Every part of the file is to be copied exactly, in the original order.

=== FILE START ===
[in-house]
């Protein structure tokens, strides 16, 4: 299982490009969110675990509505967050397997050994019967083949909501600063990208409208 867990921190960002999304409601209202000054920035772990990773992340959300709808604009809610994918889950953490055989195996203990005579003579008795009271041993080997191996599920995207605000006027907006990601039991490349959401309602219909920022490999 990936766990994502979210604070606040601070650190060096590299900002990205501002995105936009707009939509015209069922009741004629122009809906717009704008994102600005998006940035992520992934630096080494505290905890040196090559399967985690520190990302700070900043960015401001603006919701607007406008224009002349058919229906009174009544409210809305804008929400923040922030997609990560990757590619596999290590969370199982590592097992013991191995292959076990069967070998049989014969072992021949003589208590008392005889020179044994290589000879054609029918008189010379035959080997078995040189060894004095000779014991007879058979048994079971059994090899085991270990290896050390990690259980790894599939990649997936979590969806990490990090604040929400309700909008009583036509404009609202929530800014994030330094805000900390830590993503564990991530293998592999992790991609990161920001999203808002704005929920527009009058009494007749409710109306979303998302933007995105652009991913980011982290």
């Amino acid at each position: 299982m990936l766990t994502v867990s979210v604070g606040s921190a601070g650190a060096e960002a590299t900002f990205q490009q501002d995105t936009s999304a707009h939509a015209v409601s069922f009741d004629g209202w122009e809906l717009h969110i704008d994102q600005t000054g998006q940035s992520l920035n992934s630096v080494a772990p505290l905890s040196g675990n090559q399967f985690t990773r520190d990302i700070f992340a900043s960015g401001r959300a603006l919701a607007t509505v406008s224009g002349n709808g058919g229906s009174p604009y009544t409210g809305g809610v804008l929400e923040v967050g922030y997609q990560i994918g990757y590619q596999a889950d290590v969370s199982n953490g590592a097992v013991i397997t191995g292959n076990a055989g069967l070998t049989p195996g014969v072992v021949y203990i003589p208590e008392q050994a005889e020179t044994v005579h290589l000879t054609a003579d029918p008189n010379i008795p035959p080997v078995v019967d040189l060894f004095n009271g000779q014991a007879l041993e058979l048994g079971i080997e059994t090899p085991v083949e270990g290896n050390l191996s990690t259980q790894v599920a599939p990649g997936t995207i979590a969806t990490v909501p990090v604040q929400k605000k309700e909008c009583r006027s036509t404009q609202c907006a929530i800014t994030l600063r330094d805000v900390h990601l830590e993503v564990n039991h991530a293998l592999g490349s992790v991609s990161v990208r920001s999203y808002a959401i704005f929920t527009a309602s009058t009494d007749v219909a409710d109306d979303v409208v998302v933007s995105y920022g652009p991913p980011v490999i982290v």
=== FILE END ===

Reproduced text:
[in-house]
């Protein structure tokens, strides 16, 4: 299982490009969110675990509505967050397997050994019967083949909501600063990208409208 867990921190960002999304409601209202000054920035772990990773992340959300709808604009809610994918889950953490055989195996203990005579003579008795009271041993080997191996599920995207605000006027907006990601039991490349959401309602219909920022490999 990936766990994502979210604070606040601070650190060096590299900002990205501002995105936009707009939509015209069922009741004629122009809906717009704008994102600005998006940035992520992934630096080494505290905890040196090559399967985690520190990302700070900043960015401001603006919701607007406008224009002349058919229906009174009544409210809305804008929400923040922030997609990560990757590619596999290590969370199982590592097992013991191995292959076990069967070998049989014969072992021949003589208590008392005889020179044994290589000879054609029918008189010379035959080997078995040189060894004095000779014991007879058979048994079971059994090899085991270990290896050390990690259980790894599939990649997936979590969806990490990090604040929400309700909008009583036509404009609202929530800014994030330094805000900390830590993503564990991530293998592999992790991609990161920001999203808002704005929920527009009058009494007749409710109306979303998302933007995105652009991913980011982290």
């Amino acid at each position: 299982m990936l766990t994502v867990s979210v604070g606040s921190a601070g650190a060096e960002a590299t900002f990205q490009q501002d995105t936009s999304a707009h939509a015209v409601s069922f009741d004629g209202w122009e809906l717009h969110i704008d994102q600005t000054g998006q940035s992520l920035n992934s630096v080494a772990p505290l905890s040196g675990n090559q399967f985690t990773r520190d990302i700070f992340a900043s960015g401001r959300a603006l919701a607007t509505v406008s224009g002349n709808g058919g229906s009174p604009y009544t409210g809305g809610v804008l929400e923040v967050g922030y997609q990560i994918g990757y590619q596999a889950d290590v969370s199982n953490g590592a097992v013991i397997t191995g292959n076990a055989g069967l070998t049989p195996g014969v072992v021949y203990i003589p208590e008392q050994a005889e020179t044994v005579h290589l000879t054609a003579d029918p008189n010379i008795p035959p080997v078995v019967d040189l060894f004095n009271g000779q014991a007879l041993e058979l048994g079971i080997e059994t090899p085991v083949e270990g290896n050390l191996s990690t259980q790894v599920a599939p990649g997936t995207i979590a969806t990490v909501p990090v604040q929400k605000k309700e909008c009583r006027s036509t404009q609202c907006a929530i800014t994030l600063r330094d805000v900390h990601l830590e993503v564990n039991h991530a293998l592999g490349s992790v991609s990161v990208r920001s999203y808002a959401i704005f929920t527009a309602s009058t009494d007749v219909a409710d109306d979303v409208v998302v933007s995105y920022g652009p991913p980011v490999i982290v």